HomeNewsBriefPoppy Production Latest Development in Honduras Drug Trade
BRIEF

Poppy Production Latest Development in Honduras Drug Trade

HEROIN / 19 MAR 2014 BY MIMI YAGOUB EN

Honduran authorities have reported the first ever discovery of an opium plantation in the country, a new milestone marking the country's ever-growing role in the international drug trade.

On January 31, Honduran officials reported that they had discovered and destroyed a high-tech greenhouse growing opium poppies and marijuana on a mountain in west Honduras, Inter Press Service reported

The greenhouse was found in the municipality of La Iguala, 400km from capital city Tegucigalpa and 1,600 meters above sea level. The location is only reachable by horseback or all-terrain vehicle, and becomes inaccessible during the rainy season.

The raid discovered 1,800 opium poppy plants and 800 cannabis plants. The structure itself was reportedly 100 meters long and 40 meters wide, air-conditioned, with a large generator, a modern irrigation system and other high-tech equipment.

Two people were arrested in the raid, a Honduran laborer and a Colombian who managed the farm and had been previously arrested and released, reported La Prensa.

Carlos Mejia, a deputy superintendent of the National Police who headed the operation, told IPS, "We suspect there are many more plantations in these enormous western mountains, so we are combing the entire region."

InSight Crime Analysis

The revelation that Honduras is now a location for high-tech opium production is just the latest sign of to the country's slide into the hands of powerful criminal elements. Since a 2009 coup, the presence of foreign organized crime has increased markedly and, according to the US State Department's latest estimate, 75 percent of cocaine leaving South America by plane transits through the Central American nation. 

SEE ALSO: Honduras News and Profiles

Part of this criminal expansion has involved the growth of drug processing, with several cocaine labs discovered in Honduras since 2011, but the arrival of opium poppy cultivation is a major new development suggesting criminal operations are becoming increasingly sophisticated and are confident of being able to operate with impunity.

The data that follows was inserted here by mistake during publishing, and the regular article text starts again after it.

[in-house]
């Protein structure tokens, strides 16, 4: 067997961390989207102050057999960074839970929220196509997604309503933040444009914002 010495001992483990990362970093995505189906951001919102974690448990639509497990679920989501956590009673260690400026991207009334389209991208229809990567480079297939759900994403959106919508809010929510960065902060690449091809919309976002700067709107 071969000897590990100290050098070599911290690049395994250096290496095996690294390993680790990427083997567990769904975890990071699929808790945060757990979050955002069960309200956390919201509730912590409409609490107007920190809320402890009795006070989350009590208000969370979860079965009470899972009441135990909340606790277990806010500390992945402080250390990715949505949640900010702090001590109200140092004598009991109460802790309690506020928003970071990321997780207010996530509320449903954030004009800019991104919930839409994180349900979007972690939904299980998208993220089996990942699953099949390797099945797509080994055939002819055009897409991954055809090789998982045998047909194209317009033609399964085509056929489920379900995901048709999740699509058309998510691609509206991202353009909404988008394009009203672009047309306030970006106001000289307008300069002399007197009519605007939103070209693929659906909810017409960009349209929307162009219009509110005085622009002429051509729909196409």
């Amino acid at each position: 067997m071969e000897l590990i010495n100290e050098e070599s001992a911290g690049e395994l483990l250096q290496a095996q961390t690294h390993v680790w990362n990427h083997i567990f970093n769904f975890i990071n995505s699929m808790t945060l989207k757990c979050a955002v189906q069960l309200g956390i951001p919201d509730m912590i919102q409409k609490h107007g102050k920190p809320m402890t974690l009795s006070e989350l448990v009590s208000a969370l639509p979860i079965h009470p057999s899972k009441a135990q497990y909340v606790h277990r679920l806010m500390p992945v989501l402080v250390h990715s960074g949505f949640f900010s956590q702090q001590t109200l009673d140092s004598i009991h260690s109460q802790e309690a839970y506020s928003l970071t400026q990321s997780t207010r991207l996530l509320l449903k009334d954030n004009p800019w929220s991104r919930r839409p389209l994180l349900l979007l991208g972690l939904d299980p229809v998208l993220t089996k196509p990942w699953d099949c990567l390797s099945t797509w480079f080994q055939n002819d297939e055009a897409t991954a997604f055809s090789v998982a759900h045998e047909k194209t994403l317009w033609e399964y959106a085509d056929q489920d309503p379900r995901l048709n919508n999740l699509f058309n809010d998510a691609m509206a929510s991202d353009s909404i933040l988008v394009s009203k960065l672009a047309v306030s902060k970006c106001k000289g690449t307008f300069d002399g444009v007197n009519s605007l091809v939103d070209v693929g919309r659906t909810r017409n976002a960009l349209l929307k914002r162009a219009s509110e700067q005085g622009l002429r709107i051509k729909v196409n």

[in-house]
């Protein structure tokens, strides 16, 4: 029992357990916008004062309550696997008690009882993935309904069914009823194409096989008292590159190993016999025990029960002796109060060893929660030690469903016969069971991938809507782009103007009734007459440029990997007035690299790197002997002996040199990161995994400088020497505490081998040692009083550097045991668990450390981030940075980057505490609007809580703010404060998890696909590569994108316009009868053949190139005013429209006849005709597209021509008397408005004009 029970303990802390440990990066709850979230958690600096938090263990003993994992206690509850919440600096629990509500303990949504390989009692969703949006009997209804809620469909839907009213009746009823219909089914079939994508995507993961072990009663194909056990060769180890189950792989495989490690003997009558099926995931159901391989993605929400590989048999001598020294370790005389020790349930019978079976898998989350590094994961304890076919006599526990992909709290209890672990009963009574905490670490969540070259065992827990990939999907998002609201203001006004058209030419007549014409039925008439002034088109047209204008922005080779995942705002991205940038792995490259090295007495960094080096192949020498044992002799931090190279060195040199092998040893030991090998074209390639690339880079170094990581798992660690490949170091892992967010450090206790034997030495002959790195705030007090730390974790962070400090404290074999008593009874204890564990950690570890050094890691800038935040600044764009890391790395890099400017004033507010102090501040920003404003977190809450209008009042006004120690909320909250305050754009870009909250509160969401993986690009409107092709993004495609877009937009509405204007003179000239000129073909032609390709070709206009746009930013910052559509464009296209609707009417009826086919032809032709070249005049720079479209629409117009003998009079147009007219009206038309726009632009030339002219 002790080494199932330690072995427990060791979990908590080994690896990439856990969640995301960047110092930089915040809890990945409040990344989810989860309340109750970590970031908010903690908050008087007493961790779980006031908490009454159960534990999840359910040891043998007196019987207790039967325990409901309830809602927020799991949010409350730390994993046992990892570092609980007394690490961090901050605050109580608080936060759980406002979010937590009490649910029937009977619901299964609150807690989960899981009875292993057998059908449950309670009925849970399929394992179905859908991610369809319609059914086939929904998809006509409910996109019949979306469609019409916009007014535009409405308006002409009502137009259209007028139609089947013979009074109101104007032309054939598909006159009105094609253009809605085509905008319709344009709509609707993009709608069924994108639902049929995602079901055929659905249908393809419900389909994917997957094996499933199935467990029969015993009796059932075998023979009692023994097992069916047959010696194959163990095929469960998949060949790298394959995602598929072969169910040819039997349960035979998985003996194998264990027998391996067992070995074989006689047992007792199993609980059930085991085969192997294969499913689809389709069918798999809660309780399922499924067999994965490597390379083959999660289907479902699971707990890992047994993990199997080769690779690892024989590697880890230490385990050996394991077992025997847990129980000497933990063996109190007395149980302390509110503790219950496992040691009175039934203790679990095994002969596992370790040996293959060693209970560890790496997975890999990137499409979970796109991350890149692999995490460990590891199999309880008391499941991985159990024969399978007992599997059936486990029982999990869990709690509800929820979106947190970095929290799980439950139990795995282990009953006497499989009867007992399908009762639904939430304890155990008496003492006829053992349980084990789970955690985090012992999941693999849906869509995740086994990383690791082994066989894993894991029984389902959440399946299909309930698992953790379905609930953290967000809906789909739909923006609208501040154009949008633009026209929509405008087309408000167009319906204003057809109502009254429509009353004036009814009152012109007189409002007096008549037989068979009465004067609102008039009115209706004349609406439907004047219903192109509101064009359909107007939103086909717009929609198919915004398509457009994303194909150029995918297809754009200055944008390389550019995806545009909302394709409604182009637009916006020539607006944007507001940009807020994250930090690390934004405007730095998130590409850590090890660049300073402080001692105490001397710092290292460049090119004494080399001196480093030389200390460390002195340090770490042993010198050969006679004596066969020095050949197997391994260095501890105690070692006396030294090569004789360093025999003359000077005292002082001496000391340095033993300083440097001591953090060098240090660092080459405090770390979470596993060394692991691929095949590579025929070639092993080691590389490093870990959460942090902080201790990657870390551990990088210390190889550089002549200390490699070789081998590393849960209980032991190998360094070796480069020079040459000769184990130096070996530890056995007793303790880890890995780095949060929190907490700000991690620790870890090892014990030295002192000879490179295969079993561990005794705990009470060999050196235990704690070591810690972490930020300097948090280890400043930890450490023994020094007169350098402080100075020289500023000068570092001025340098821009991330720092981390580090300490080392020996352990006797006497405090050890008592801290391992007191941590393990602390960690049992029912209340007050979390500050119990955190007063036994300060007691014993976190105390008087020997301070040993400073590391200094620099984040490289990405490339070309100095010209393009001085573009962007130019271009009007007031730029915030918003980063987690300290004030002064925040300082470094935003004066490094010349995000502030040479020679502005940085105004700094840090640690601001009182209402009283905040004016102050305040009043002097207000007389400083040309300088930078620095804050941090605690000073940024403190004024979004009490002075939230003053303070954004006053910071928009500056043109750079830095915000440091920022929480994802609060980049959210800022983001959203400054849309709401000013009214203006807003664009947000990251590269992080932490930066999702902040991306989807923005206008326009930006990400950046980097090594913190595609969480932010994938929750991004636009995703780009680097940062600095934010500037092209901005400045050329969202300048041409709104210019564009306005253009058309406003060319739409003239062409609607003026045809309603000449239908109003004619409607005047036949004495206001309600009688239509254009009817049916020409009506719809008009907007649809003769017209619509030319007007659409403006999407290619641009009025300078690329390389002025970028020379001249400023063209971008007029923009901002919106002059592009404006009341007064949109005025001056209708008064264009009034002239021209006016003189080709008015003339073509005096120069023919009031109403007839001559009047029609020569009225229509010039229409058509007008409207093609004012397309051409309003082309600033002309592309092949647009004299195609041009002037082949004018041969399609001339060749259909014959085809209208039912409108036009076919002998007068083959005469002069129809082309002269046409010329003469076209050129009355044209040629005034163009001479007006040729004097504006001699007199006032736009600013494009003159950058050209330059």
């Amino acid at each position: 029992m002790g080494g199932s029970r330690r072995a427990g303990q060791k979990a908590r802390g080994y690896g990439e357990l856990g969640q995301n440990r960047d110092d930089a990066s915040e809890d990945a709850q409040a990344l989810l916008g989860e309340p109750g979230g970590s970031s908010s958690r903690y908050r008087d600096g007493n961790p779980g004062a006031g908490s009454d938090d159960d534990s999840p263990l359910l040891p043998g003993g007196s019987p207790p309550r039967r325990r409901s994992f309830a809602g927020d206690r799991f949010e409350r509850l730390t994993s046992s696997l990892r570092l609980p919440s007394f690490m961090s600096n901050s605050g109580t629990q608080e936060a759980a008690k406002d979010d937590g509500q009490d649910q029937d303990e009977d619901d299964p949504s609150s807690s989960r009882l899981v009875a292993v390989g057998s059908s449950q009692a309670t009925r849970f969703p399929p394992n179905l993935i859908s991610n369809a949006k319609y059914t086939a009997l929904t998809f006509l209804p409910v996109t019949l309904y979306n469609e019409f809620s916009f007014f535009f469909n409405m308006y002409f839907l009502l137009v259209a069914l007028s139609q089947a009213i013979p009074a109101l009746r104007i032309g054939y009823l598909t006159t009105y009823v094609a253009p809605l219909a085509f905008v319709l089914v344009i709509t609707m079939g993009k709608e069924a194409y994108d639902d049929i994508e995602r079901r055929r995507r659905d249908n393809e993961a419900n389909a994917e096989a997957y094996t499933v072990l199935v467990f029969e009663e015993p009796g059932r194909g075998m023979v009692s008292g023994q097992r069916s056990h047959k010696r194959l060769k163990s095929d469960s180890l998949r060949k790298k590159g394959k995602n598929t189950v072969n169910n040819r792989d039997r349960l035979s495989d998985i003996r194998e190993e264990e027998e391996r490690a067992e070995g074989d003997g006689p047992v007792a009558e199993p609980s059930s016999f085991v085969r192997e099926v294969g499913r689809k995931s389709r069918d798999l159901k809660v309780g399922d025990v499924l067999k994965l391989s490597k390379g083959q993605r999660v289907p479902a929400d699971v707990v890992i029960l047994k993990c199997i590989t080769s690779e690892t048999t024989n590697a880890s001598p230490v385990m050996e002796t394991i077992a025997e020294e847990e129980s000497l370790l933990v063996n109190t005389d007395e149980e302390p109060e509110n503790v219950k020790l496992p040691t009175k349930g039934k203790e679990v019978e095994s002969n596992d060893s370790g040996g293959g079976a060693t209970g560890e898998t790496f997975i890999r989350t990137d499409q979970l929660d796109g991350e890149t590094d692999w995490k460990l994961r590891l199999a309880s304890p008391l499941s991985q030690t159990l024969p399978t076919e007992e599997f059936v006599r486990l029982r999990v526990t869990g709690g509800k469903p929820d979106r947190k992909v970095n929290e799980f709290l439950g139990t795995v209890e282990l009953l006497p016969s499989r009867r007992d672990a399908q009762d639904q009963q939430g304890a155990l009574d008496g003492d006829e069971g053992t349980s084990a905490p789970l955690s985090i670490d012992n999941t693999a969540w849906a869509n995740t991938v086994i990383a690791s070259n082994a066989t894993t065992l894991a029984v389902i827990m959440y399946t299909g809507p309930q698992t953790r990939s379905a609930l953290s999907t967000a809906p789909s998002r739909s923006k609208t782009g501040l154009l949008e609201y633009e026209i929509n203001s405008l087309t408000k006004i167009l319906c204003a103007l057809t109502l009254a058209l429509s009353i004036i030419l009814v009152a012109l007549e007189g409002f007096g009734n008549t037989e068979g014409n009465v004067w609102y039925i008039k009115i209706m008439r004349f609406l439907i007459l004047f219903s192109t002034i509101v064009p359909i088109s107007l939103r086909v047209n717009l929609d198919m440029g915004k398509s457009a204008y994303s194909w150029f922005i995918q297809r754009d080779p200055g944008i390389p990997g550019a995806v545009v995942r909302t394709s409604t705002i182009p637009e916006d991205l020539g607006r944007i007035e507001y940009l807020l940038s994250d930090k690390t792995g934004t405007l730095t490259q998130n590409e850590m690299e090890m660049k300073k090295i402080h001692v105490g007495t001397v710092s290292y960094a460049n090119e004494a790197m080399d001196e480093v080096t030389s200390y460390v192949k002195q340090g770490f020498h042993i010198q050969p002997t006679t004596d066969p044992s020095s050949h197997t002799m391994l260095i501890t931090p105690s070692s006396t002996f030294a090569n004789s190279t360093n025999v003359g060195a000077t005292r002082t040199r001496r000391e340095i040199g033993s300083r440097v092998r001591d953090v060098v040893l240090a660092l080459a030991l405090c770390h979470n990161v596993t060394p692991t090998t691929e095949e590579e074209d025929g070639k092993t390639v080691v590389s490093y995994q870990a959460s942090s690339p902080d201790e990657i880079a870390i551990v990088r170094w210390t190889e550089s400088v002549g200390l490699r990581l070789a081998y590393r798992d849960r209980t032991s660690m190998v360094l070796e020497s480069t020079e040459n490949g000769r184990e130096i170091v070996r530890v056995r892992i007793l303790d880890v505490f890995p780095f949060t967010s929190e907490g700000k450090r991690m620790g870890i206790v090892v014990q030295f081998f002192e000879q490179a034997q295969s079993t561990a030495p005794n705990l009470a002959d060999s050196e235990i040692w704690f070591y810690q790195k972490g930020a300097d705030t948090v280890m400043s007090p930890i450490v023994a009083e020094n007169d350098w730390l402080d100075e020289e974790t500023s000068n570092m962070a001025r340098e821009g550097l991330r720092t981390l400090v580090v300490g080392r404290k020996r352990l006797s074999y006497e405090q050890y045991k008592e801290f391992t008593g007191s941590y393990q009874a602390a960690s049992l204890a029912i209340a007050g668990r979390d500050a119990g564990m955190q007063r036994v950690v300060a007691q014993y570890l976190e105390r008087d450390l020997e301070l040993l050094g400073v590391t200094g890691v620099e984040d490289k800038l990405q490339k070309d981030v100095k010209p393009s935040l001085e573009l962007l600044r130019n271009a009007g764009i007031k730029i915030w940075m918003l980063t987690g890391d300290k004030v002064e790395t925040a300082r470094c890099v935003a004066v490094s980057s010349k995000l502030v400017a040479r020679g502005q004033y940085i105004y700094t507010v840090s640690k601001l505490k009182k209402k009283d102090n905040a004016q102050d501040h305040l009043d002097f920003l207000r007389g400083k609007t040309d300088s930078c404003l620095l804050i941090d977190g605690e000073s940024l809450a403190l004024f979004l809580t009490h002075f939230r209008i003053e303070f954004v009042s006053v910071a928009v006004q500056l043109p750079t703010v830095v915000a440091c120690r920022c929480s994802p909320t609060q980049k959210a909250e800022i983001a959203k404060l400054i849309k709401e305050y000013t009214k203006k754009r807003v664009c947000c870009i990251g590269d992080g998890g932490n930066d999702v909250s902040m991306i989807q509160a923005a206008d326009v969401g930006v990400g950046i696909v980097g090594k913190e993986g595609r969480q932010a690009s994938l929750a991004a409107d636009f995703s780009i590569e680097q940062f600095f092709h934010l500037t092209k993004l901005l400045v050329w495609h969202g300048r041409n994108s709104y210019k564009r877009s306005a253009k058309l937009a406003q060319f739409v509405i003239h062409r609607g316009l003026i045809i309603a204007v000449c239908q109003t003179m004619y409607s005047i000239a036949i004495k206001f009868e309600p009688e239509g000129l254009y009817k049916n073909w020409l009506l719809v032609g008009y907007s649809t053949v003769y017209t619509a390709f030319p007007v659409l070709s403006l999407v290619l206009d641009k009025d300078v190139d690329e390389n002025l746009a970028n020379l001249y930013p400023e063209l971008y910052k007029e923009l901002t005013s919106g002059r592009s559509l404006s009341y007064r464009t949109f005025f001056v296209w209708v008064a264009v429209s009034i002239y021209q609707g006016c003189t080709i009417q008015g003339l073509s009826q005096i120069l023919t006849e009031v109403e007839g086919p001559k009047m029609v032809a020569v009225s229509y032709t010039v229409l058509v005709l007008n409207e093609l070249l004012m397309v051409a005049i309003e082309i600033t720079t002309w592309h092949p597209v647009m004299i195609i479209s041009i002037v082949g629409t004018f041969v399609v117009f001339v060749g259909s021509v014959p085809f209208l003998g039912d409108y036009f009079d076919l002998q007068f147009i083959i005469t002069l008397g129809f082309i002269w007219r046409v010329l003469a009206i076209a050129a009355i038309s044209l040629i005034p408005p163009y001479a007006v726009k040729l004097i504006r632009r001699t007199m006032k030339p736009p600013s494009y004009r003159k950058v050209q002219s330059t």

While foreign criminal organizations have played a large role in driving this evolution -- the cocaine processing plant discovered in 2011 allegedly belonged to Mexico's Sinaloa Cartel -- there are growing indications that homegrown organized crime groups are also building strength and moving up the drug trafficking value chain.

If local criminal groups do successfully increase their role in drug production, it raises the possibility that Honduras could soon generate its own transnational criminal operations and become major players in the international drug trade.  

share icon icon icon

Was this content helpful?

We want to sustain Latin America’s largest organized crime database, but in order to do so, we need resources.

DONATE

What are your thoughts? Click here to send InSight Crime your comments.

We encourage readers to copy and distribute our work for non-commercial purposes, with attribution to InSight Crime in the byline and links to the original at both the top and bottom of the article. Check the Creative Commons website for more details of how to share our work, and please send us an email if you use an article.

Was this content helpful?

We want to sustain Latin America’s largest organized crime database, but in order to do so, we need resources.

DONATE

Related Content

HONDURAS / 27 MAR 2012

A group of 30 gunmen ambushed a Honduran military convoy, wounding five soldiers, in the northern province of Colon.

CACHIROS / 18 OCT 2019

A jury in a US court has found the brother of the president of Honduras guilty on drug trafficking charges,…

HONDURAS / 4 MAY 2012

Two Honduran former police officers have been gunned down in Tegucigalpa, in a crime variously attributed to gang disputes or…

About InSight Crime

THE ORGANIZATION

InSight Crime’s Greater Focus on US-Mexico Border

20 JUL 2021

InSight Crime has decided to turn many of its investigative resources towards understanding and chronicling the criminal dynamics along the US-Mexico border.

THE ORGANIZATION

Key Arrests and Police Budget Increases Due to InSight Crime Investigations

8 JUL 2021

With Memo Fantasma’s arrest, InSight Crime has proven that our investigations can and will uncover major criminal threats in the Americas.

THE ORGANIZATION

Organized Crime’s Influence on Gender-Based Violence

30 JUN 2021

InSight Crime investigator Laura N. Ávila spoke on organized crime and gender-based violence at the launch of a research project by the United Nations Development Programme.

THE ORGANIZATION

Conversation with Paraguay Judicial Operators on PCC

24 JUN 2021

InSight Crime Co-director Steven Dudley formed part of a panel attended by over 500 students, all of whom work in Paraguay's judicial system.

THE ORGANIZATION

Combating Environmental Crime in Colombia

15 JUN 2021

InSight Crime presented findings from an investigation into the main criminal activities fueling environmental destruction in Colombia.